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Play of the Game: What Happens When A Great Cutback Runner Cannot Cut Back

There's plenty of blame to go around in wake of Pittsburgh's 17-10 loss at Houston in Week 4. It wasn't all bad, though, considering some of the obstacles the Steelers inherently faced. A rough crowd, the injury bug, a cyborg called Mario Williams. All of these things can be difficult to overcome. 

The Steelers defense received much of the criticism after allowing 155 yards rushing to Arian Foster, a quality running back playing in a scheme that fits his talents like a glove. However, upon further review, it could have been much worse. 

One play in particular, Foster was stuffed by the excellent overall effort from the front seven, two players in particular. 

Down, Distance and Situation

Houston had the ball 2nd-and-7 from their 18 yard line with 14:57 left in the fourth quarter. After a blistering start, the Steelers had pretty locked Foster and the high-powered Texans running game down. Much of the reason why the Steelers were able to knot it up at 10 after such a dismal start was the three-and-out the Steelers forced in Houston's only possession of the third quarter. 

After jumping out to such an impressive start, the Texans lost momentum, and really needed to make it up on this drive. They were going to their bread-and-butter, Foster on stretch runs to the offensive right side. 


Defensive Alignment

Pittsburgh faced the second and long with their base defense. RE Ziggy Hood, NT Casey Hampton and LE Aaron Smith were down, and ROLB James Harrison and LOLB LaMarr Woodley were standing up on the outside shoulders of the tackles. ILB James Farrior is three yards off the line of scrimmage to the offense's left side. ILB Lawrence Timmons is five yards off the ball, lined up over the center. CB Ike Taylor was on the right side of the formation, pinched in. SS Troy Polamalu was nine yards off the line, covering the slot. CB William Gay is in press coverage on the outside receiver. FS Ryan Clark is over the top, 15 yards off the line

Offensive Alignment

QB Matt Schaub is under center, with WR Kevin Walter split wide to his right, on the line. WR Jacoby Jones is in the slot, off to the right of center. 

The Texans are in a double-TE formation, and before the snap, TE Joel Dressen motions to the right, loading the strong side with three potential receivers. TE Owen Daniels is down at the end of the left side of the formation. 


At the snap, Schaub gives to Foster who's aiming for the six-hole, or, the gap between Smith and Woodley. This path had been clear for the Texans earlier in the game, and Smith and Woodley both recognized it immediately.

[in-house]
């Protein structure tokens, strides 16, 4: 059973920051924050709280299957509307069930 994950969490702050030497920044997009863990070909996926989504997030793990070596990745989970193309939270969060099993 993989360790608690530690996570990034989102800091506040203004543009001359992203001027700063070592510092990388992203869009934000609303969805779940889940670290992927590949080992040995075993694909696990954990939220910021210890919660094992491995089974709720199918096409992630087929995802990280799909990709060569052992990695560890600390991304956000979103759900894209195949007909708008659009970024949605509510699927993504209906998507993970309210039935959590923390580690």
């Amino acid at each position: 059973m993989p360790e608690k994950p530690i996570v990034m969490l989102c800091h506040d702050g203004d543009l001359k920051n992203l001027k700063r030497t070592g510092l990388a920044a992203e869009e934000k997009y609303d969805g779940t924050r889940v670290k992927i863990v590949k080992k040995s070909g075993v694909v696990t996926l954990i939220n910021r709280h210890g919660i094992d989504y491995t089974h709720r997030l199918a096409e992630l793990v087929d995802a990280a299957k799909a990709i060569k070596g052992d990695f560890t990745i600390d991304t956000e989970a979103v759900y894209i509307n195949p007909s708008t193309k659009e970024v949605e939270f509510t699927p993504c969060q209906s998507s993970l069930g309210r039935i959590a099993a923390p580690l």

Woodley (red) does an outstanding job of stoning Dressen and holding the point of attack. Houston chose to block him with just Dressen, but with Woodley having pushed Dressen backward, sealing off the edge, he's in position to stop Foster for a minimal gain.

The key, though, is Smith (in orange). Like Woodley, he gets excellent penetration on C Chris Meyers, driving him backward, keeping his leverage low. This is important for two reasons. One, Foster has to make a cut much earlier in his run than he wants. He just got the ball, so he doesn't have much forward momentum. Making a cut forces you to stop and start again. Not something you want to do when you're seven yards in the backfield. Foster is perhaps the game's best cut-back runner, and he showed that in Week 4. 

Just not on this play. 


With Woodley closing off the hole, and Smith literally covering (sprawled out on the ground) the cut-back angle, Foster has nowhere to go. 

Looking for an avenue of escape, Foster chooses to cut all the way back to the left side, and gets caught up (no tripping, right?) in Smith's legs. By this point, Harrison and Hampton have both shed their blocks, and Woodley is in pursuit. Smith gets credit for the tackle, and Harrison lands on him for maybe a half a yard gain when he finished sliding. 


Timmons pursued the play nicely as well, as is his role on those kinds of runs. If he can occupy a blocker while cutting off the outside, either the safety or the other pursuing linebacker is free to make the play in the hole. It wasn't necessary on this play because Smith and Woodley had dominated their assignments. 

It was tough sledding for the Steelers run defense at the start of this game, but disciplined run defense did show up. The end result was a failing grade for Pittsburgh, but plays like this show they're still certainly capable of the dominant run defense of the past few years.